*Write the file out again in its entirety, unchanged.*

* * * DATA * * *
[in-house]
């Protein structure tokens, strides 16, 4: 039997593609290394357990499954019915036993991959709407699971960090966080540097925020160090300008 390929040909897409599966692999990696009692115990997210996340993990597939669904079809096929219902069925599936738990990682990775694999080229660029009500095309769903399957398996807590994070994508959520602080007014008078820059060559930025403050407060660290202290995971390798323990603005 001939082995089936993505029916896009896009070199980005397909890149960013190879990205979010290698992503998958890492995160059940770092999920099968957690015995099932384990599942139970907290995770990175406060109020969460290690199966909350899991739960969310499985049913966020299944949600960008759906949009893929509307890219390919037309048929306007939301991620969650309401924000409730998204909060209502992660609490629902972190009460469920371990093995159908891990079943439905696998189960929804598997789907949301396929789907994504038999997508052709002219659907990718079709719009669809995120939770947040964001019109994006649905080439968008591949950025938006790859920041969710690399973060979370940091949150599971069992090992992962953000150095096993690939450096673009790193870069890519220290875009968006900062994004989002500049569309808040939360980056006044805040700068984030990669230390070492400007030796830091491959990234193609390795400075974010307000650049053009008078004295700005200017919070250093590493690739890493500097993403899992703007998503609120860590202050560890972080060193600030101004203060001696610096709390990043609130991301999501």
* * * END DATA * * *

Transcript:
[in-house]
């Protein structure tokens, strides 16, 4: 039997593609290394357990499954019915036993991959709407699971960090966080540097925020160090300008 390929040909897409599966692999990696009692115990997210996340993990597939669904079809096929219902069925599936738990990682990775694999080229660029009500095309769903399957398996807590994070994508959520602080007014008078820059060559930025403050407060660290202290995971390798323990603005 001939082995089936993505029916896009896009070199980005397909890149960013190879990205979010290698992503998958890492995160059940770092999920099968957690015995099932384990599942139970907290995770990175406060109020969460290690199966909350899991739960969310499985049913966020299944949600960008759906949009893929509307890219390919037309048929306007939301991620969650309401924000409730998204909060209502992660609490629902972190009460469920371990093995159908891990079943439905696998189960929804598997789907949301396929789907994504038999997508052709002219659907990718079709719009669809995120939770947040964001019109994006649905080439968008591949950025938006790859920041969710690399973060979370940091949150599971069992090992992962953000150095096993690939450096673009790193870069890519220290875009968006900062994004989002500049569309808040939360980056006044805040700068984030990669230390070492400007030796830091491959990234193609390795400075974010307000650049053009008078004295700005200017919070250093590493690739890493500097993403899992703007998503609120860590202050560890972080060193600030101004203060001696610096709390990043609130991301999501």